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August 24, 1945 - Image 16

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Publication:
Michigan Daily, 1945-08-24

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THE MICHIGAN DWILY

FRIDAY, AUGUST 24, 1945

THE MICHIGAN DATTIV !'R!I~AY, AUGUST 24~ 1945

Wright, Sheean,
Perkins, Stowe
To Speak Here
Others To Be Heard
In Oratorical Series
Ten distinguished personalities,
among them Congresswoman Helen
Gahagan. Douglas, Owen Lattimore,
Vincent Sheean, Richard Wright,
Frances Perkins and Leland Stowe,
will discuss a wide variety of topics
encompassing national and interna-
tional problems as University Ora-
torical Assodiation speakers for the
1945-'46 lecture course.
Opening the lecture course at Hill
Auditorium, November 6, Mrs. Doug-
las, member of the House Foreign
Affairs Committee and wife of actor
Melvin Douglas, will speak on "The
Price of World Peace."
She will be followed on Novem-
her 28 by Mr. Lattimore, political
advisor to Generalissimo Chiang
KaI-Shek, Director of Pacific Op-
erations for OWI and of the School
of International Relations at Johns
Hopkins University. He will speak
on "Solution to Asia," the title
of his most recent book on Far
Eastern problems.
"Personal Opinion" will be the

ROBESON, HEIFETZ, TOUREL:
Choral Union Will Feature
Famous Artists in 1945 Series

GUTHRIE McCLINTIC VINCENT SHEEAN

HELEN GAHAGAN DOUGLAS RICHARD WRIGHT

Among the attractions for the 1945-
'46 music series are Paul Robeson,
Alexander Uninsky, Jennie Tourel,
Jascha Heifetz, Arthur Schna bel,
four well known philharmonic or-
chestras and the Don Cossack Chor-
us.
Besides the ten concerts of the
Choral Union series, the annual May
Festival with outstanding soloists,
the Christmas performance of Han-
del's "Messiah" and chamber music
concerts will also be presented.
Opening the Choral Union season
November 3, in Hill Auditorium will
be Paul Robeson, baritone. Others
scheduled for the same month are
the Cleveland Orchestra with Erich
Leinsdorf as conductor, Nov. 11; Al-
exander Uninsky, pianist, Nov. 19,
and Jennie Tourel, Metropolitan so-
prano, Nov. 27.
The Don Cossack Chorus, a great
organ of human voices, under the
direction of Serge Jaroff, will ap-
pear December 3, and the Boston
Symphony orchestra under the lead-
ership of Serge Koussevitsky, Dec.
10. The distinguished violinist, Jas-
cha Heifetz, will appear Jan. 18, and
the Chicago Symphony, under the
direction of Desire Defauw, Jan. 31.

Fraternities

Arthur Schnabel, pianist, Feb. 13
The Detroit Symphony Orchestra,
under the leadership of Karl Krueger
will conclude the series in March.
Tickets are now on sale at the Bur-
ton Memorial Tower.

s 0 *

topic of Mr. Sheean, author of
"Personal Listcry," "Not Peace
But a Sword," and war correspon-
dent just returned after five
months with the U. S. Third Army,
when he lectures December 5.
The fourth lecture will be given
December 11 by Mr. Wright, author
of "Native Son" and "Black Boy."
He will speak on "The American
Negro Discovers Himself."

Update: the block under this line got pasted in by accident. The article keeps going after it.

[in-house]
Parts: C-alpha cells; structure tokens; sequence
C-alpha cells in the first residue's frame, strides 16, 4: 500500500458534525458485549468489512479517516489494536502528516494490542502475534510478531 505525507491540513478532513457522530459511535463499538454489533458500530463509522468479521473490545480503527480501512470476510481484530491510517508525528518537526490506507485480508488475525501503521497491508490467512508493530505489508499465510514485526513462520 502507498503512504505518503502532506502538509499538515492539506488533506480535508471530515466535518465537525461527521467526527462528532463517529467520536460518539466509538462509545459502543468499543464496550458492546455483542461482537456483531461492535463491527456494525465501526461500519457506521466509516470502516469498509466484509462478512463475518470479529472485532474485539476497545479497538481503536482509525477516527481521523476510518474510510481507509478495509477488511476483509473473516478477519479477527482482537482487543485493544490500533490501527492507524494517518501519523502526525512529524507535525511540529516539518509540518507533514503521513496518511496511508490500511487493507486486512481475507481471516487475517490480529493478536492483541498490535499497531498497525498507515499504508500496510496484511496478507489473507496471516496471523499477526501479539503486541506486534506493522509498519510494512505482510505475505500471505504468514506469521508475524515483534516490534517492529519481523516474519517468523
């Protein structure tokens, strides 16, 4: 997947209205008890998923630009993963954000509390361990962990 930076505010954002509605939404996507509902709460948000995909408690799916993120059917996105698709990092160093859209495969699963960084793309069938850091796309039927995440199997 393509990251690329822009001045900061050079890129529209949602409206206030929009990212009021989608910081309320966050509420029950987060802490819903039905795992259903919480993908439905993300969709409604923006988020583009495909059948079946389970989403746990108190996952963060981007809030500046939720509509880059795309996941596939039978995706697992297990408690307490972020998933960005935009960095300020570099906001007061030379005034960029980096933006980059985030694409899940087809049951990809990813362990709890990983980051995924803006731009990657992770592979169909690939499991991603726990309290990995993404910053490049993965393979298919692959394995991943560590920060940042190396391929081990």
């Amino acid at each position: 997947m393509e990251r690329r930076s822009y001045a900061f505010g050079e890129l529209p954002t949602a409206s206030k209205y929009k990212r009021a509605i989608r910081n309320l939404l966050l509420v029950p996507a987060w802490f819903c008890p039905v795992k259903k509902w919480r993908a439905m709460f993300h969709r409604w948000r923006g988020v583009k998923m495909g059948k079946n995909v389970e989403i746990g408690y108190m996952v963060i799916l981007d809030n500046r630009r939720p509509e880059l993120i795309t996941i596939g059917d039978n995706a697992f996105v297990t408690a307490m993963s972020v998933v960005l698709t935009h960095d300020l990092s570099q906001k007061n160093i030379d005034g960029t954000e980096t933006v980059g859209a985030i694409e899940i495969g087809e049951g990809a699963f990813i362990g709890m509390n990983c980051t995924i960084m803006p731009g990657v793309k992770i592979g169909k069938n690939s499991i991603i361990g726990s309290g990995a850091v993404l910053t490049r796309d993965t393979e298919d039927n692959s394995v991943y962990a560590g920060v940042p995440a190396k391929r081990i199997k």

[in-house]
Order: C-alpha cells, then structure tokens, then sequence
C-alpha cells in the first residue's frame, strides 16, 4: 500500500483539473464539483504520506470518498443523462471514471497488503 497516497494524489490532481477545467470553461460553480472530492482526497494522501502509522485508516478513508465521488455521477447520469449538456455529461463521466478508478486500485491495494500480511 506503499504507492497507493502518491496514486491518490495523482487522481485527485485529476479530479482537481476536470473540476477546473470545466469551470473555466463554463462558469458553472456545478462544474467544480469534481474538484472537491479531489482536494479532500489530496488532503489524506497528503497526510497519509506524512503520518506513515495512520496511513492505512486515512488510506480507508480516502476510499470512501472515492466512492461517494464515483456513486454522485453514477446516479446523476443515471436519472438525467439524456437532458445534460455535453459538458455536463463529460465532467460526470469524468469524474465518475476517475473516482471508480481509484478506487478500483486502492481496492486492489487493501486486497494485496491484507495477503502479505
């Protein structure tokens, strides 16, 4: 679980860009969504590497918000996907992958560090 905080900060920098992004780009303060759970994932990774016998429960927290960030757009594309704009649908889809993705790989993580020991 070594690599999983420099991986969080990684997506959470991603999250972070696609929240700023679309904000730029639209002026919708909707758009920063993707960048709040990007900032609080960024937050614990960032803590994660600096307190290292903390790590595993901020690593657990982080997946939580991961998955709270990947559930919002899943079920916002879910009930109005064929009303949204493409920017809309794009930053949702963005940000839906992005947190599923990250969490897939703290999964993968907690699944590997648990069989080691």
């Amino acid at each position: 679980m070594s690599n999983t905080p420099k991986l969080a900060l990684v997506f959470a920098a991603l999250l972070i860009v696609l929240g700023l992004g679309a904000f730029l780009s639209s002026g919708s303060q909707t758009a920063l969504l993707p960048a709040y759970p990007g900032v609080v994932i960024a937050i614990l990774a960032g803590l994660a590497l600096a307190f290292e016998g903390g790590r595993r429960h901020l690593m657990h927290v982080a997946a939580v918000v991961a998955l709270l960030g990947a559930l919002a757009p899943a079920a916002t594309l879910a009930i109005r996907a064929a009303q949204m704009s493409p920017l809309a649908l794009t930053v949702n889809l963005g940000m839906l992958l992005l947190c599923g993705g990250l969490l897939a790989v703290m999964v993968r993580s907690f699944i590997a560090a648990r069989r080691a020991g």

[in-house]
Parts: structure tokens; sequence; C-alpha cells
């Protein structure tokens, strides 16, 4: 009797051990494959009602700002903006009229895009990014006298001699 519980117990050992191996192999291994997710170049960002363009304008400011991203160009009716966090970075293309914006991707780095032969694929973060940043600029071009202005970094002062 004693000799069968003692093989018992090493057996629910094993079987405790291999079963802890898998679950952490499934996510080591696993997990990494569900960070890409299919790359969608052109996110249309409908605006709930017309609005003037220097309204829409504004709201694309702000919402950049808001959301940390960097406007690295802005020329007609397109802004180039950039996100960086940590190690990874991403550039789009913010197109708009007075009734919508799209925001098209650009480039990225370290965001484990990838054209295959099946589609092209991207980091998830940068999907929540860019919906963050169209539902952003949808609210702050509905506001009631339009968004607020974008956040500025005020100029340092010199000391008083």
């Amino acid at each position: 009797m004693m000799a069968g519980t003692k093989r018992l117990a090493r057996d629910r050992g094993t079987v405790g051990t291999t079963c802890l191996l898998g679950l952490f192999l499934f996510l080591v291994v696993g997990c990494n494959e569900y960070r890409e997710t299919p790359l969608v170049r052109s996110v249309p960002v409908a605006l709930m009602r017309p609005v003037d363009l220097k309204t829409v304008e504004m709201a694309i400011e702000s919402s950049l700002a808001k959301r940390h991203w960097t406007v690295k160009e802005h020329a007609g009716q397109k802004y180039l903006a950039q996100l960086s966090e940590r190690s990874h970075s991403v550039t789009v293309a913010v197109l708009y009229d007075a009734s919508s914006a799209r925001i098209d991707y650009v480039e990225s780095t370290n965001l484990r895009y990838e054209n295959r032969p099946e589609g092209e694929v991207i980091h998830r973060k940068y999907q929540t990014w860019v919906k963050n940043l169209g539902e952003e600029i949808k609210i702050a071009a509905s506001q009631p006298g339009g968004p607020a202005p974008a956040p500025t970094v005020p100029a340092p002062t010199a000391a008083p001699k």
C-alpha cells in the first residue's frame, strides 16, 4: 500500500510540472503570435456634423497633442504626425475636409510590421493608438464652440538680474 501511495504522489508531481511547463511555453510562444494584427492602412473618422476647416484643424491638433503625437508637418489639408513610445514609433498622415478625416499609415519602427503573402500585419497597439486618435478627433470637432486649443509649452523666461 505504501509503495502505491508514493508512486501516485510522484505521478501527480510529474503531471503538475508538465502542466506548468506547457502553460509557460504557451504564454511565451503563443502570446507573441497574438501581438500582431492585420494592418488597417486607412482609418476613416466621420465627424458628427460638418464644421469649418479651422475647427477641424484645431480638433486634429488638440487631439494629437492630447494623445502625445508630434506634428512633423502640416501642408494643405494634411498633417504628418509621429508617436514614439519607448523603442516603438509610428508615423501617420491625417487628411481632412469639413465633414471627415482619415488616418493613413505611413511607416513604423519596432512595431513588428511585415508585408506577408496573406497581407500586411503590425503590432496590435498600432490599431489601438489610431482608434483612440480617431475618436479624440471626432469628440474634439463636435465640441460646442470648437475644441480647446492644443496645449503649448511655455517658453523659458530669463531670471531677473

"The Destiny of American Labor"
is the topic on which Miss Perkins,

Secretary of Labor from 1933 to 1945,
when she speaks here January 16,
1946.
Active in the Indian Nationalist
movement, Madame Vijaya Lakshmi
Pandit, sister of Jawaharal Nehru,
Indian Nationalist feader, will speak
February 5 on "The Coming Indian
Democracy."
"The Theatre, Reminiscences
and Predictions," will be the sub-
jact of Guthrie McClintic, husband
of Katherine Cornell and director

of more plays, among them several
critic prize winners, than any oth-
er man in the theatre, when he
speaks here February 15.
He will be followed March 5,
when Edmund Stevens, war cor-
respondent with the Russian Army
for the Christian Science Monitor,
taking his topic from the title of
his recent book, will speak on
"Russia Is No Riddle."
"Britain Looks to the Future" will
be the topic of the Honorable Robert

Boothby, Member of Parliament in
the British House of Commons for
25 years and Undersecretary for Food
during the present war. He will speak
here March 12.
"What We May Expect in the Fu-
ture" will be news comentator Stowe's
topic when he concludes the lecture
series March 21. le is the Pulitzer
prize winner author of "They Shall
Not Sleep."
Mail orders for season tickets will
be taken at the Oratorical Associa-
tion Office, 3211 Angell Hall.

(Continued from Page 6)
of at least two weeks. Pledges, who
are not under contract with another
resident establishment, may live in
the chapter house.
The minimum period of pledgeship
is one month, and a freshman may
be initiated at the end of this time
if his latest grade reports do not
show any grade below a C. A transfer
student, in his first term at the Uni-
versity, who has been admitted with
a clear record may also be initiated
at this time.
A tentative list of fraternities
whose houses open in the fall includes
Alpha Tau Omega, Phi Delta Theta,
Phi Sigma Delta, Sigma Alpha Ep-
silon, Sigma Chi, Sigma Phi Epsilon.
Theta Chi, Zeta Beta Tau and Zeta
Psi.

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